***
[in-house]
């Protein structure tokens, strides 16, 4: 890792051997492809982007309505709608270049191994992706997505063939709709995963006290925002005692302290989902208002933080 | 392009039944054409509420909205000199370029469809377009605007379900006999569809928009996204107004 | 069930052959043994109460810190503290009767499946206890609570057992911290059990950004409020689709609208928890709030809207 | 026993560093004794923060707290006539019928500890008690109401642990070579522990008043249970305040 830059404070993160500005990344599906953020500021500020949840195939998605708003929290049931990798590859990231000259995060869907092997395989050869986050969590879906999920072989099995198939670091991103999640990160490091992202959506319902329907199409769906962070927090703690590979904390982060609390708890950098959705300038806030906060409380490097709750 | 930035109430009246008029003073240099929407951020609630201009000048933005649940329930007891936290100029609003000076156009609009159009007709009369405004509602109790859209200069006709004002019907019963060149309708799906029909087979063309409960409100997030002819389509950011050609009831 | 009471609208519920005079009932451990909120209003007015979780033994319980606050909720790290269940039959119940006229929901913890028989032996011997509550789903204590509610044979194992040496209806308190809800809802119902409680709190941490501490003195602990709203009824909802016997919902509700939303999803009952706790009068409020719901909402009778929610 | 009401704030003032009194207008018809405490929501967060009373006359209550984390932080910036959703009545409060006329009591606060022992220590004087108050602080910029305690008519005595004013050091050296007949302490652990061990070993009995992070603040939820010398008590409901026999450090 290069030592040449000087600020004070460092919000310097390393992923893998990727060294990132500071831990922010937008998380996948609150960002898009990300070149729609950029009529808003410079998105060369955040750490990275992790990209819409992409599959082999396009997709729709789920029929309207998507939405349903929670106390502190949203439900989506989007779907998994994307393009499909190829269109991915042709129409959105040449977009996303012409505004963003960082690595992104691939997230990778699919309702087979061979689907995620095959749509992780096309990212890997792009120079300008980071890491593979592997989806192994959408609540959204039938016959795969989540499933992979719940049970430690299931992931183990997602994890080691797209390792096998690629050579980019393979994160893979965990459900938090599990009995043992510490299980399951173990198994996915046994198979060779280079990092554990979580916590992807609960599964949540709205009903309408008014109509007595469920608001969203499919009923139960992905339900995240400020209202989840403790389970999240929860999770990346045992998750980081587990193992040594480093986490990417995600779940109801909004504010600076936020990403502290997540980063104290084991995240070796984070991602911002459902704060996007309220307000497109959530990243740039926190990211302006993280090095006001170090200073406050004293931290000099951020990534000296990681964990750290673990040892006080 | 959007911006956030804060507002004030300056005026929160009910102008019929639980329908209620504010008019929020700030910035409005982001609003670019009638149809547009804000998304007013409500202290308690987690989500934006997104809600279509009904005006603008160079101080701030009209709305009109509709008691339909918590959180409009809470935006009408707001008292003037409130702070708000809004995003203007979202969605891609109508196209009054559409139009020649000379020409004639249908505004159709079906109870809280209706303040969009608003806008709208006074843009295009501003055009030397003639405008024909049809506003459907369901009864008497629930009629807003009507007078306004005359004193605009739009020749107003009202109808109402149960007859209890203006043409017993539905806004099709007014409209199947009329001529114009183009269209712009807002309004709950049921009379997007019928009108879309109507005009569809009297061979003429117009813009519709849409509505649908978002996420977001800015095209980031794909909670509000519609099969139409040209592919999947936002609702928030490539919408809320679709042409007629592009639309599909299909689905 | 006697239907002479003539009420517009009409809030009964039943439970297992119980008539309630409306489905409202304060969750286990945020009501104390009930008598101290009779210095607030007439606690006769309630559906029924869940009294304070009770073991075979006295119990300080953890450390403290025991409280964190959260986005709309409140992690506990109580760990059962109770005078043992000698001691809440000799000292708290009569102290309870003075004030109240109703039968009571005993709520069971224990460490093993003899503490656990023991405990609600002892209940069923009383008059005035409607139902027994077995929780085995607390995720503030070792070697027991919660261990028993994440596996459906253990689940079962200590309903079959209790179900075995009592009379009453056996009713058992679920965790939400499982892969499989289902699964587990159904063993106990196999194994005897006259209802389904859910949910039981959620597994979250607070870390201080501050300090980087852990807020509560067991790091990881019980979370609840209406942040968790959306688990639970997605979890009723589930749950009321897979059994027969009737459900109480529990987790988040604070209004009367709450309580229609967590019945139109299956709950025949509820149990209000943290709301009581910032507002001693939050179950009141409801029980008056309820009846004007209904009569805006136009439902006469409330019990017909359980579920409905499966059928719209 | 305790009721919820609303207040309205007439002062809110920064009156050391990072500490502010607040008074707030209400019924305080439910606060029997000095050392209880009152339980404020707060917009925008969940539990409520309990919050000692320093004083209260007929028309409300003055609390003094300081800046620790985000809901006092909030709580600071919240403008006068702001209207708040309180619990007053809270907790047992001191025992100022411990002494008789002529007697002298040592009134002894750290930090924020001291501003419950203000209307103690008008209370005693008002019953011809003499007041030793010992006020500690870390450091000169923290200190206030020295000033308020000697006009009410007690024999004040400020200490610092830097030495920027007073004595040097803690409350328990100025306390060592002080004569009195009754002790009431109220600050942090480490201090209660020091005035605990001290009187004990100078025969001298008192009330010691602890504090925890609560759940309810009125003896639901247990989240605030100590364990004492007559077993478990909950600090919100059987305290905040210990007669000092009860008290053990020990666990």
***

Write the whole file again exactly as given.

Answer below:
[in-house]
């Protein structure tokens, strides 16, 4: 890792051997492809982007309505709608270049191994992706997505063939709709995963006290925002005692302290989902208002933080 | 392009039944054409509420909205000199370029469809377009605007379900006999569809928009996204107004 | 069930052959043994109460810190503290009767499946206890609570057992911290059990950004409020689709609208928890709030809207 | 026993560093004794923060707290006539019928500890008690109401642990070579522990008043249970305040 830059404070993160500005990344599906953020500021500020949840195939998605708003929290049931990798590859990231000259995060869907092997395989050869986050969590879906999920072989099995198939670091991103999640990160490091992202959506319902329907199409769906962070927090703690590979904390982060609390708890950098959705300038806030906060409380490097709750 | 930035109430009246008029003073240099929407951020609630201009000048933005649940329930007891936290100029609003000076156009609009159009007709009369405004509602109790859209200069006709004002019907019963060149309708799906029909087979063309409960409100997030002819389509950011050609009831 | 009471609208519920005079009932451990909120209003007015979780033994319980606050909720790290269940039959119940006229929901913890028989032996011997509550789903204590509610044979194992040496209806308190809800809802119902409680709190941490501490003195602990709203009824909802016997919902509700939303999803009952706790009068409020719901909402009778929610 | 009401704030003032009194207008018809405490929501967060009373006359209550984390932080910036959703009545409060006329009591606060022992220590004087108050602080910029305690008519005595004013050091050296007949302490652990061990070993009995992070603040939820010398008590409901026999450090 290069030592040449000087600020004070460092919000310097390393992923893998990727060294990132500071831990922010937008998380996948609150960002898009990300070149729609950029009529808003410079998105060369955040750490990275992790990209819409992409599959082999396009997709729709789920029929309207998507939405349903929670106390502190949203439900989506989007779907998994994307393009499909190829269109991915042709129409959105040449977009996303012409505004963003960082690595992104691939997230990778699919309702087979061979689907995620095959749509992780096309990212890997792009120079300008980071890491593979592997989806192994959408609540959204039938016959795969989540499933992979719940049970430690299931992931183990997602994890080691797209390792096998690629050579980019393979994160893979965990459900938090599990009995043992510490299980399951173990198994996915046994198979060779280079990092554990979580916590992807609960599964949540709205009903309408008014109509007595469920608001969203499919009923139960992905339900995240400020209202989840403790389970999240929860999770990346045992998750980081587990193992040594480093986490990417995600779940109801909004504010600076936020990403502290997540980063104290084991995240070796984070991602911002459902704060996007309220307000497109959530990243740039926190990211302006993280090095006001170090200073406050004293931290000099951020990534000296990681964990750290673990040892006080 | 959007911006956030804060507002004030300056005026929160009910102008019929639980329908209620504010008019929020700030910035409005982001609003670019009638149809547009804000998304007013409500202290308690987690989500934006997104809600279509009904005006603008160079101080701030009209709305009109509709008691339909918590959180409009809470935006009408707001008292003037409130702070708000809004995003203007979202969605891609109508196209009054559409139009020649000379020409004639249908505004159709079906109870809280209706303040969009608003806008709208006074843009295009501003055009030397003639405008024909049809506003459907369901009864008497629930009629807003009507007078306004005359004193605009739009020749107003009202109808109402149960007859209890203006043409017993539905806004099709007014409209199947009329001529114009183009269209712009807002309004709950049921009379997007019928009108879309109507005009569809009297061979003429117009813009519709849409509505649908978002996420977001800015095209980031794909909670509000519609099969139409040209592919999947936002609702928030490539919408809320679709042409007629592009639309599909299909689905 | 006697239907002479003539009420517009009409809030009964039943439970297992119980008539309630409306489905409202304060969750286990945020009501104390009930008598101290009779210095607030007439606690006769309630559906029924869940009294304070009770073991075979006295119990300080953890450390403290025991409280964190959260986005709309409140992690506990109580760990059962109770005078043992000698001691809440000799000292708290009569102290309870003075004030109240109703039968009571005993709520069971224990460490093993003899503490656990023991405990609600002892209940069923009383008059005035409607139902027994077995929780085995607390995720503030070792070697027991919660261990028993994440596996459906253990689940079962200590309903079959209790179900075995009592009379009453056996009713058992679920965790939400499982892969499989289902699964587990159904063993106990196999194994005897006259209802389904859910949910039981959620597994979250607070870390201080501050300090980087852990807020509560067991790091990881019980979370609840209406942040968790959306688990639970997605979890009723589930749950009321897979059994027969009737459900109480529990987790988040604070209004009367709450309580229609967590019945139109299956709950025949509820149990209000943290709301009581910032507002001693939050179950009141409801029980008056309820009846004007209904009569805006136009439902006469409330019990017909359980579920409905499966059928719209 | 305790009721919820609303207040309205007439002062809110920064009156050391990072500490502010607040008074707030209400019924305080439910606060029997000095050392209880009152339980404020707060917009925008969940539990409520309990919050000692320093004083209260007929028309409300003055609390003094300081800046620790985000809901006092909030709580600071919240403008006068702001209207708040309180619990007053809270907790047992001191025992100022411990002494008789002529007697002298040592009134002894750290930090924020001291501003419950203000209307103690008008209370005693008002019953011809003499007041030793010992006020500690870390450091000169923290200190206030020295000033308020000697006009009410007690024999004040400020200490610092830097030495920027007073004595040097803690409350328990100025306390060592002080004569009195009754002790009431109220600050942090480490201090209660020091005035605990001290009187004990100078025969001298008192009330010691602890504090925890609560759940309810009125003896639901247990989240605030100590364990004492007559077993478990909950600090919100059987305290905040210990007669000092009860008290053990020990666990």